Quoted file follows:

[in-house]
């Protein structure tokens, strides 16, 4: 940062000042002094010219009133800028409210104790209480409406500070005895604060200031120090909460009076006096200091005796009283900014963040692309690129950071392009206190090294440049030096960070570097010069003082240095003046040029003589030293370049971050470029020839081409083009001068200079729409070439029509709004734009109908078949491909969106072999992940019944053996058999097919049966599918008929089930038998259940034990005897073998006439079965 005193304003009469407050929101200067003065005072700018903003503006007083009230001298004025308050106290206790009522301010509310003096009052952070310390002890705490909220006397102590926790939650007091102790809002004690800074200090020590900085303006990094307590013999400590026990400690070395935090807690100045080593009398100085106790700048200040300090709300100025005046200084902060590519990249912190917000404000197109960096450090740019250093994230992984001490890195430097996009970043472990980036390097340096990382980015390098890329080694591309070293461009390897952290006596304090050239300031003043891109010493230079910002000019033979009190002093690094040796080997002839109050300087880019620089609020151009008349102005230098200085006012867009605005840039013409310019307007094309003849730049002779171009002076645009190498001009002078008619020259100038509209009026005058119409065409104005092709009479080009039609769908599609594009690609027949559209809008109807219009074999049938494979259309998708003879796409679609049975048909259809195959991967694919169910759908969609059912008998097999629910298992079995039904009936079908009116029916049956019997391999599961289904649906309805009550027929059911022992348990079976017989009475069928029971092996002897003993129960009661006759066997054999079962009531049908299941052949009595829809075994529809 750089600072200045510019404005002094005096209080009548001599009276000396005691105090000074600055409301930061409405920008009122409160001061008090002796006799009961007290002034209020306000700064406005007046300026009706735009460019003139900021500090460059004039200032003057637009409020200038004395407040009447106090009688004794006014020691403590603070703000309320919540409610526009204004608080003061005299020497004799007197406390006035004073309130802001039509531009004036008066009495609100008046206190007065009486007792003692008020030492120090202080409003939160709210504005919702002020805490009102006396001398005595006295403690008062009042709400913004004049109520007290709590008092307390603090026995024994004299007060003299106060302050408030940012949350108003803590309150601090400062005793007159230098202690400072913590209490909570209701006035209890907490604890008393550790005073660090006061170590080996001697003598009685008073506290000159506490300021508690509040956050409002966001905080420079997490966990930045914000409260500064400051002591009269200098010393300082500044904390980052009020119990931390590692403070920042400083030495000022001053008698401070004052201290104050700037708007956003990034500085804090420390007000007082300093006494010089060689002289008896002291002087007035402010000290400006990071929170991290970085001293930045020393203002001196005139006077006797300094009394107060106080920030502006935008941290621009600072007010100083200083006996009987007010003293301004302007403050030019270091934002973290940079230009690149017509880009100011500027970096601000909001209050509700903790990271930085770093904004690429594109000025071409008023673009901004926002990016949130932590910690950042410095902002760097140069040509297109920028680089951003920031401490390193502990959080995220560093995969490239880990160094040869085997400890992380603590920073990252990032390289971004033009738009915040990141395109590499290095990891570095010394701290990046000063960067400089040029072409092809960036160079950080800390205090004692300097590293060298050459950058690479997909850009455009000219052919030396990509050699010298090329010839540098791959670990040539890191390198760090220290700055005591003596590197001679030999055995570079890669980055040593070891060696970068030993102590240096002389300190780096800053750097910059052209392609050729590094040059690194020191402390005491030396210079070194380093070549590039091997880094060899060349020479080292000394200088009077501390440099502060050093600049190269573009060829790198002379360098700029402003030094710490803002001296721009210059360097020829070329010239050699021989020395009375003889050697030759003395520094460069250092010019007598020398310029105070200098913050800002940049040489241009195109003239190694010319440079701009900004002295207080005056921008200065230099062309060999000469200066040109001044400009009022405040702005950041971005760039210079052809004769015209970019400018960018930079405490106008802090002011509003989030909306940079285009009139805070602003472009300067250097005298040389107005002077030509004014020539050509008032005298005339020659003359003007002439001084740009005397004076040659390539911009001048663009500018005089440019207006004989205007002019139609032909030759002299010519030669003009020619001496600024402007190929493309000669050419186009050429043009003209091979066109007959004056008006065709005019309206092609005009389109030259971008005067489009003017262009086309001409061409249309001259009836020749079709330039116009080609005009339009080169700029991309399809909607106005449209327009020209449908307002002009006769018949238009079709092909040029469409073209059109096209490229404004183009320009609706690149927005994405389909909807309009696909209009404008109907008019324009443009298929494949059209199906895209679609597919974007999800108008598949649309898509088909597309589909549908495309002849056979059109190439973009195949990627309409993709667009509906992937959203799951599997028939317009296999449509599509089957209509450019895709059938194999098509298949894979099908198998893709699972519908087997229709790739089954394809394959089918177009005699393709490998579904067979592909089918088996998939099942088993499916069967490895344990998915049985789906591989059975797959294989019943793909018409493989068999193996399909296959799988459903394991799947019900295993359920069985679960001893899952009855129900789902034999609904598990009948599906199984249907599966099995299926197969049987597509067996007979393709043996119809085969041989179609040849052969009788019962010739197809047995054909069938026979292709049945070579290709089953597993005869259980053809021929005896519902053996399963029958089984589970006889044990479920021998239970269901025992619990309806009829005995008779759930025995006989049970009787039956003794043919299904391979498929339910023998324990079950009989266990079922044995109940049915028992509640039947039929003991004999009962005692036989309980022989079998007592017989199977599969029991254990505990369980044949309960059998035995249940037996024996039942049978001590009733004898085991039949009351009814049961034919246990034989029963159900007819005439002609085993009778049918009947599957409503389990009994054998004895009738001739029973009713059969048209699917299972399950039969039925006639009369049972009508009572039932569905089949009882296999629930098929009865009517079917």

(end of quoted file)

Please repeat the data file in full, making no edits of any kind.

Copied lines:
[in-house]
């Protein structure tokens, strides 16, 4: 940062000042002094010219009133800028409210104790209480409406500070005895604060200031120090909460009076006096200091005796009283900014963040692309690129950071392009206190090294440049030096960070570097010069003082240095003046040029003589030293370049971050470029020839081409083009001068200079729409070439029509709004734009109908078949491909969106072999992940019944053996058999097919049966599918008929089930038998259940034990005897073998006439079965 005193304003009469407050929101200067003065005072700018903003503006007083009230001298004025308050106290206790009522301010509310003096009052952070310390002890705490909220006397102590926790939650007091102790809002004690800074200090020590900085303006990094307590013999400590026990400690070395935090807690100045080593009398100085106790700048200040300090709300100025005046200084902060590519990249912190917000404000197109960096450090740019250093994230992984001490890195430097996009970043472990980036390097340096990382980015390098890329080694591309070293461009390897952290006596304090050239300031003043891109010493230079910002000019033979009190002093690094040796080997002839109050300087880019620089609020151009008349102005230098200085006012867009605005840039013409310019307007094309003849730049002779171009002076645009190498001009002078008619020259100038509209009026005058119409065409104005092709009479080009039609769908599609594009690609027949559209809008109807219009074999049938494979259309998708003879796409679609049975048909259809195959991967694919169910759908969609059912008998097999629910298992079995039904009936079908009116029916049956019997391999599961289904649906309805009550027929059911022992348990079976017989009475069928029971092996002897003993129960009661006759066997054999079962009531049908299941052949009595829809075994529809 750089600072200045510019404005002094005096209080009548001599009276000396005691105090000074600055409301930061409405920008009122409160001061008090002796006799009961007290002034209020306000700064406005007046300026009706735009460019003139900021500090460059004039200032003057637009409020200038004395407040009447106090009688004794006014020691403590603070703000309320919540409610526009204004608080003061005299020497004799007197406390006035004073309130802001039509531009004036008066009495609100008046206190007065009486007792003692008020030492120090202080409003939160709210504005919702002020805490009102006396001398005595006295403690008062009042709400913004004049109520007290709590008092307390603090026995024994004299007060003299106060302050408030940012949350108003803590309150601090400062005793007159230098202690400072913590209490909570209701006035209890907490604890008393550790005073660090006061170590080996001697003598009685008073506290000159506490300021508690509040956050409002966001905080420079997490966990930045914000409260500064400051002591009269200098010393300082500044904390980052009020119990931390590692403070920042400083030495000022001053008698401070004052201290104050700037708007956003990034500085804090420390007000007082300093006494010089060689002289008896002291002087007035402010000290400006990071929170991290970085001293930045020393203002001196005139006077006797300094009394107060106080920030502006935008941290621009600072007010100083200083006996009987007010003293301004302007403050030019270091934002973290940079230009690149017509880009100011500027970096601000909001209050509700903790990271930085770093904004690429594109000025071409008023673009901004926002990016949130932590910690950042410095902002760097140069040509297109920028680089951003920031401490390193502990959080995220560093995969490239880990160094040869085997400890992380603590920073990252990032390289971004033009738009915040990141395109590499290095990891570095010394701290990046000063960067400089040029072409092809960036160079950080800390205090004692300097590293060298050459950058690479997909850009455009000219052919030396990509050699010298090329010839540098791959670990040539890191390198760090220290700055005591003596590197001679030999055995570079890669980055040593070891060696970068030993102590240096002389300190780096800053750097910059052209392609050729590094040059690194020191402390005491030396210079070194380093070549590039091997880094060899060349020479080292000394200088009077501390440099502060050093600049190269573009060829790198002379360098700029402003030094710490803002001296721009210059360097020829070329010239050699021989020395009375003889050697030759003395520094460069250092010019007598020398310029105070200098913050800002940049040489241009195109003239190694010319440079701009900004002295207080005056921008200065230099062309060999000469200066040109001044400009009022405040702005950041971005760039210079052809004769015209970019400018960018930079405490106008802090002011509003989030909306940079285009009139805070602003472009300067250097005298040389107005002077030509004014020539050509008032005298005339020659003359003007002439001084740009005397004076040659390539911009001048663009500018005089440019207006004989205007002019139609032909030759002299010519030669003009020619001496600024402007190929493309000669050419186009050429043009003209091979066109007959004056008006065709005019309206092609005009389109030259971008005067489009003017262009086309001409061409249309001259009836020749079709330039116009080609005009339009080169700029991309399809909607106005449209327009020209449908307002002009006769018949238009079709092909040029469409073209059109096209490229404004183009320009609706690149927005994405389909909807309009696909209009404008109907008019324009443009298929494949059209199906895209679609597919974007999800108008598949649309898509088909597309589909549908495309002849056979059109190439973009195949990627309409993709667009509906992937959203799951599997028939317009296999449509599509089957209509450019895709059938194999098509298949894979099908198998893709699972519908087997229709790739089954394809394959089918177009005699393709490998579904067979592909089918088996998939099942088993499916069967490895344990998915049985789906591989059975797959294989019943793909018409493989068999193996399909296959799988459903394991799947019900295993359920069985679960001893899952009855129900789902034999609904598990009948599906199984249907599966099995299926197969049987597509067996007979393709043996119809085969041989179609040849052969009788019962010739197809047995054909069938026979292709049945070579290709089953597993005869259980053809021929005896519902053996399963029958089984589970006889044990479920021998239970269901025992619990309806009829005995008779759930025995006989049970009787039956003794043919299904391979498929339910023998324990079950009989266990079922044995109940049915028992509640039947039929003991004999009962005692036989309980022989079998007592017989199977599969029991254990505990369980044949309960059998035995249940037996024996039942049978001590009733004898085991039949009351009814049961034919246990034989029963159900007819005439002609085993009778049918009947599957409503389990009994054998004895009738001739029973009713059969048209699917299972399950039969039925006639009369049972009508009572039932569905089949009882296999629930098929009865009517079917």